Broadly consistent with that rate of increase, the NSS round from 2012 reports that 31.9 percent of rural households had their own toilets in 2012, an increase of ~1.2 percent in two years. What the NSS press release dwells on at greater length is the number of rural households with access to toilets, which is a significantly greater number in most Indian states.

This access is self-reported by surveyed households and can mean that they share or use a neighbour’s toilet, have access to a community/public toilet or perhaps have access at their workplace, especially if they live close to towns and cities. However, the access data is likely an overestimate as there is nothing to prove that every member of the household avails the use of toilets, or uses them all the time.

Nationally, 40.6 percent rural households have access to toilets, as opposed to about 31.9 percent of them owning or having exclusive access to toilets. Since there is a two year lag between the two data points collected (as shown below for all states) this gap can be treated as a minor overestimate.

Toilets vs Access2

As one can see, there is a phenomenal range of differences between households owning toilets and households having access to them. A state like Karnataka has almost no difference, implying that toilets are treated as private, household goods in the southern state. Meghalaya is the other extreme, where the number of households with access to toilets is almost double the number of households who own them. If only access were to be measured, states like Nagaland, Delhi, Sikkim, Mizoram and others could declare themselves to be free of open defecation today.

The chart below illustrates the difference between the ranking of states on rural sanitation between the two measures.

Toilets vs Access

As one can see, most of the change happens in states with higher toilet ownership. Delhi, Nagaland, Meghalaya and Arunachal Pradesh are the biggest gainers when access is considered, with Kerala, Manipur, Punjab and Himachal Pradesh losing the most ground.

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In Pragati: infographic on foreign aid out of India

My second infographic in Pragati this week was on foreign aid going out of India:

4 foreign aid

What makes aid from India different from western aid is that India prefers not to include conditionality clauses such as democracy and good governance, respecting the partner country’s sovereignty. Staying consistent with the Gujral doctrine, the government of India likes to avoid terms like foreign aid or development assistance, both of which are common in the Organisation of Economic Co-operation and Development’s parlance. India prefers to refer to aid as development cooperation or development partnership, and this flows down to the ethos with which grants are given.

Few are asking questions of the effectiveness of Indian aid – both in achieving development goals in partner countries and in generating benefits for India. It remains largely unknown, beyond anecdotal evidence. As the Indian taxpayer starts paying more, the DPA like USAID in the United States and DfID in the United Kingdom will be expected to provide greater accountability. The creation of DPA also provides an opportunity for the MEA to work with India’s private for-profit and not-for-profit sectors that have amassed expertise in a range of developmental issues.

The Indian government’s increased commitment to foreign aid over the past two years is a welcome change, but one that may be hostage to fiscal crises and change of leadership. How well foreign aid can be used to extend Indian interests abroad will depend entirely on how well we choose to administer and deploy it out of India. [Full article: Infographic: Foreign aid going out of India, December 20, 2013.]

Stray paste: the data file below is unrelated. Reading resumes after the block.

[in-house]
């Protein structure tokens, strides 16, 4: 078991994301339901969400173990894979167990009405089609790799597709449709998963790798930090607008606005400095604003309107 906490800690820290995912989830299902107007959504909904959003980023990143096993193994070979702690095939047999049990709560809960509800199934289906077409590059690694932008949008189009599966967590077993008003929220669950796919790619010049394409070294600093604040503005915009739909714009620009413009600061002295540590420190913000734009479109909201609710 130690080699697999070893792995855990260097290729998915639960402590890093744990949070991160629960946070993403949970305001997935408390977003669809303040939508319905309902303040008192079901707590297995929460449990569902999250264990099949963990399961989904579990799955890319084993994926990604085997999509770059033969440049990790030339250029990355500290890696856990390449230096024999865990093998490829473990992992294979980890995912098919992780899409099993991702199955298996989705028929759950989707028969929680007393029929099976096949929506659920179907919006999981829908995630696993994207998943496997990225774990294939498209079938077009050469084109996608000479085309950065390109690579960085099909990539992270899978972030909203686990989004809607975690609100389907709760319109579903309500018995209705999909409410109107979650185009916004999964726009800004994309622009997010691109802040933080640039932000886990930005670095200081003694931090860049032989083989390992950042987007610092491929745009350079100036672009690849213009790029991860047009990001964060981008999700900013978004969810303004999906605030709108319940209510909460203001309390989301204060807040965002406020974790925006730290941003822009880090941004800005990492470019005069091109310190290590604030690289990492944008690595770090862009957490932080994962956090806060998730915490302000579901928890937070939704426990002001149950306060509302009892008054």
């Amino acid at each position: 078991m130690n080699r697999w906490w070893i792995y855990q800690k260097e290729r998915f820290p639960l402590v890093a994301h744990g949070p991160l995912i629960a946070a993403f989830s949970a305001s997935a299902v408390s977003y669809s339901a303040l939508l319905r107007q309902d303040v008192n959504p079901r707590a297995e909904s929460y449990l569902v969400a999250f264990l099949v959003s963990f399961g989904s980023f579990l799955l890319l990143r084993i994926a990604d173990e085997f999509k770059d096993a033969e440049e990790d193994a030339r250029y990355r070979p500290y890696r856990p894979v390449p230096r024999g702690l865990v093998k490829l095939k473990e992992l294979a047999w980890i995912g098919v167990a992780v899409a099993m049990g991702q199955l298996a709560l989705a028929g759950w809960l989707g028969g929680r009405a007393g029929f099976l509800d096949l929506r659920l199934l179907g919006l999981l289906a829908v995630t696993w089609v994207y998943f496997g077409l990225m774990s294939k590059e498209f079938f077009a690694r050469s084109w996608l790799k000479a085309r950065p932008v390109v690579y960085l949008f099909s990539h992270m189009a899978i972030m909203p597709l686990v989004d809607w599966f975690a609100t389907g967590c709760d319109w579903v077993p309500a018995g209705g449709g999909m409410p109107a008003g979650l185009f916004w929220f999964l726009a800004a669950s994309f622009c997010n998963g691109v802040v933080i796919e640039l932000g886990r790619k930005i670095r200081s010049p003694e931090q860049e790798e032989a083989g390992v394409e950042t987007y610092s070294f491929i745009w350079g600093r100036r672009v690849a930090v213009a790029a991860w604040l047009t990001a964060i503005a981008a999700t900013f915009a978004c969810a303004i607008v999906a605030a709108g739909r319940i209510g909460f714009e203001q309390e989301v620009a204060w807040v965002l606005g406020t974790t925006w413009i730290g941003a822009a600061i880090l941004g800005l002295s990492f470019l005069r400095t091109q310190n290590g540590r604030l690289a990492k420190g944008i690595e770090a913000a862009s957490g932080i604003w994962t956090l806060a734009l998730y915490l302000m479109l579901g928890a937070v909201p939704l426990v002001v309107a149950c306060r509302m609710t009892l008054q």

The data story is a part of my ongoing research on aid flows out of India, some of which should be out in January 2014.

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Infographic – Growth and Poverty in India

A lot of heat was generated in the Sen vs. Bhagwati debate that took place a few months ago, along with some rays of light. The same followed after the release of the latest poverty numbers. Here’s a look at how Indian states have fared in both economic growth and poverty reduction between 2004-05 and 2011-12.

Poverty and Growth in India - A Story in Five Charts

Gross Domestic Products are the most common estimates of economic growth. GDPs of Indian states (called “GSDP”) matter, but bigger states obviously have larger GDPs. To compare states, one needs to look at GDP per person (“per capita” for those who like to use Latin). It should be noted that GDP per person is different from the average or median income.

In the 2000s, states raced against each other on per capita GDP. While almost all states grew well, not all of them could keep pace with others close to them. The chart below shows you how state rankings have changed between 2004-05 and 2011-12.

GSDP Slopes

Between 2004-05 and 2009-10, the biggest relative gains were made by Sikkim and Uttarakhand, with Punjab, Arunachal Pradesh, Jammu & Kashmir and Karnataka losing significant ground.

If the same chart is made for how states have fared on poverty reduction, a different picture emerges. States have been ordered below based on the percentage of population in the state that lives below the poverty line.

Poverty ratio Slopes

There appears to be a lot more dynamism in poverty reduction, perhaps because there are several states that are much closer to each other. Between 2004-05 and 2009-10, the biggest relative gains in poverty reduction relative to each other were made by the states of Andhra Pradesh, Rajasthan, Maharashtra, Himachal Pradesh and Orissa. While no state’s poverty headcount increased in this time period, the relative underperformers were Assam, Delhi, Jammu & Kashmir, Jharkhand and Karnataka.